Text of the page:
The Duodenal Switch procedure is a weight loss surgery in which your surgeon will remove a large part of your stomach and reroute your small intestine, so that you'll not only eat less following the surgery, but you'll absorb fewer calories from the food you do eat. The Duodenal Switch leads to rapid weight loss in the months following surgery, but it's a major surgery that carries a number of risks and side effects.
The Duodenal Switch Procedure Explained
The Duodenal Switch combines both restrictive and malabsorptive components to promote rapid weight loss. The restrictive component of the surgery involves removing 75 to 85% of the stomach, along the greater curvature, to restrict the amount of food you're able to consume. Your surgeon creates the malabsorptive component when he reroutes the small intestine, leaving only 18 to 24 inches that are capable of absorbing nutrients from the food you eat.
The Duodenal Switch procedure leaves the pyloric valve, which regulates the passage of stomach contents into the small intestine, intact. It also leaves a portion of the duodenum, or upper section of the small intestine, intact.
Short Term Risks of the Duodenal Switch Procedure
All surgeries carry both short and long term risks and side effects. In the period immediately following surgery, you may experience bleeding, blood loss and blood clots. Swelling in the stomach and small intestines may make consuming your post-op liquid diet difficult, and you may need to be readmitted to the hospital and kept on an IV drip until the swelling does down. You'll run the risk of infection, and you'll also run the risk of leakage if any of the stitches in your stomach or small intestine should tear.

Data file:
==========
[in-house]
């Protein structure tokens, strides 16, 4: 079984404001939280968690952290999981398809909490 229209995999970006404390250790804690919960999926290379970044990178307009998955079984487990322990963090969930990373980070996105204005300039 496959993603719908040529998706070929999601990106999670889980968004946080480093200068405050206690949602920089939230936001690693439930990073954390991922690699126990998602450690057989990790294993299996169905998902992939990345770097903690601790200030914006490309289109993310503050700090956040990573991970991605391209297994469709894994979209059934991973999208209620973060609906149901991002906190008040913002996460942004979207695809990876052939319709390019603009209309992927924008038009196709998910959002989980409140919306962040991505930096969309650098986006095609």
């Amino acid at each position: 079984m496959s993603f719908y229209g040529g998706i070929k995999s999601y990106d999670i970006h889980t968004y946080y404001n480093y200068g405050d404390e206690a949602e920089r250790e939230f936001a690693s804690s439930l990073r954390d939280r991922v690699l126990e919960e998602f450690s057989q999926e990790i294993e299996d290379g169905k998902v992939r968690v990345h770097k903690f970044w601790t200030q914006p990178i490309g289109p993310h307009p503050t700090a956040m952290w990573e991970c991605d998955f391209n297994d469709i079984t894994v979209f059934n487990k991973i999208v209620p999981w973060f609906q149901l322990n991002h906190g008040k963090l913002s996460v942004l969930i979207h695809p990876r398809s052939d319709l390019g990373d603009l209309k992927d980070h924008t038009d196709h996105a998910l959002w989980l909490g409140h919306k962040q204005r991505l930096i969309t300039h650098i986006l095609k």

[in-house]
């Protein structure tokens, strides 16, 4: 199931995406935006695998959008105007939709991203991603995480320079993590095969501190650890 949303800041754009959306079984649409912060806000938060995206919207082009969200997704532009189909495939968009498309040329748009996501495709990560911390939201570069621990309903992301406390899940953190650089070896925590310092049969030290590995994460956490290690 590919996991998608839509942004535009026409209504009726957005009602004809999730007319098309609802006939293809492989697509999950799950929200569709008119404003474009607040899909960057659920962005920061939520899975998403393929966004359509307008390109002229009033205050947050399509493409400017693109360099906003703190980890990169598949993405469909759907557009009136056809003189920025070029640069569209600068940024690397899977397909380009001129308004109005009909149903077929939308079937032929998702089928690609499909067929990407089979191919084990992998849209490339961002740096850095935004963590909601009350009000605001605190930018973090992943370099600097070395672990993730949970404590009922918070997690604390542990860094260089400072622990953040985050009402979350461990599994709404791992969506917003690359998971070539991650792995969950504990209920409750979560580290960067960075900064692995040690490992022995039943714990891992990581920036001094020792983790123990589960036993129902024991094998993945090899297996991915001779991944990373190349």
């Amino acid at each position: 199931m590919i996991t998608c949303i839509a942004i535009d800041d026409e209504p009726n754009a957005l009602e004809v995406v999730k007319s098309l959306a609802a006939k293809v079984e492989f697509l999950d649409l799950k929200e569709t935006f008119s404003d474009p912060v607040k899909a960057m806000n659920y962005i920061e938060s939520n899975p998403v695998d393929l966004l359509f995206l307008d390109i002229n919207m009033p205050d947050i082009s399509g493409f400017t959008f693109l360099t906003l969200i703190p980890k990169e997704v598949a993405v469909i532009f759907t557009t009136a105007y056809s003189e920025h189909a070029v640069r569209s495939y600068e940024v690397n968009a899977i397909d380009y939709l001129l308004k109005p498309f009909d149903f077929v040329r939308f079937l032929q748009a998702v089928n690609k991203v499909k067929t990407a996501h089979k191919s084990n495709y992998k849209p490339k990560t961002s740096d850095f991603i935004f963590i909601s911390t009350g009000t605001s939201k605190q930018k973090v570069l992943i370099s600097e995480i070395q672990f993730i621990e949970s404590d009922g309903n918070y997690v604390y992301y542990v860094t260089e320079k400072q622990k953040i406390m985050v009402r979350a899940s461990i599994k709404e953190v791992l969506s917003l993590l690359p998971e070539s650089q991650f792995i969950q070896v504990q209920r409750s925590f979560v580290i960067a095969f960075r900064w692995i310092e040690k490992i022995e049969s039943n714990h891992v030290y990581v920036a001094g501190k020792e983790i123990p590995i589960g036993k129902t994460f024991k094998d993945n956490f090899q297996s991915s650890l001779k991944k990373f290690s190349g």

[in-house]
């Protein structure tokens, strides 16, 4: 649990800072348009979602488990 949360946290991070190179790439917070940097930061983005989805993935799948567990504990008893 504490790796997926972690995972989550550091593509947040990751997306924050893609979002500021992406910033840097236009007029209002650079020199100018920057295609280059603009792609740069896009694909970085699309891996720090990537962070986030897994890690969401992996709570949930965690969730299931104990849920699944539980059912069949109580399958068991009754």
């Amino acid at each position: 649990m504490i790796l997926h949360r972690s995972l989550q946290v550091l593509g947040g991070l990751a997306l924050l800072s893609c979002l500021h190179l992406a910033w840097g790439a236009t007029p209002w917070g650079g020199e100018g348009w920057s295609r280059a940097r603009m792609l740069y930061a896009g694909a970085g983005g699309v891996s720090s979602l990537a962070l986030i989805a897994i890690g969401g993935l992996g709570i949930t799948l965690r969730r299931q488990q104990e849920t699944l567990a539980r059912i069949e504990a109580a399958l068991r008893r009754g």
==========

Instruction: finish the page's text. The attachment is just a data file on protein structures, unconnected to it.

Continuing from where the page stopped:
In rare cases, Duodenal Switch patients have died as a result of surgical complications.
Long Term Risks of the Duodenal Procedure
In the long term, one of your primary risks is that of nutritional deficiency. Because the Duodenal Switch procedure reduces your body's ability to absorb nutrients, you'll have to take vitamin supplements every day for the rest of your life. You'll need vitamins A and D, as well as calcium, iron and potassium. You'll also need to eat more protein than the average person; doctors recommend Duodenal Switch patients consume 90 grams of protein per day.
Nutritional deficiency can lead to a number of health problems. You'll be at higher risk for osteoporosis, due to your body's reduced ability to absorb calcium and vitamin A. You may experience night blindness due to a vitamin A deficiency.
Because the Duodenal Switch procedure impairs the normal digestive process, you may experience chronic diarrhea. Patients report having diarrhea several times per day. Your stools may carry a foul odor, and you may experience frequent gas.
Because the Duodenal Switch procedure doesn't impair your body's ability to absorb carbs, if you don't eat a healthy diet following the procedure, it's possible to experience little weight loss or to experience weight regain.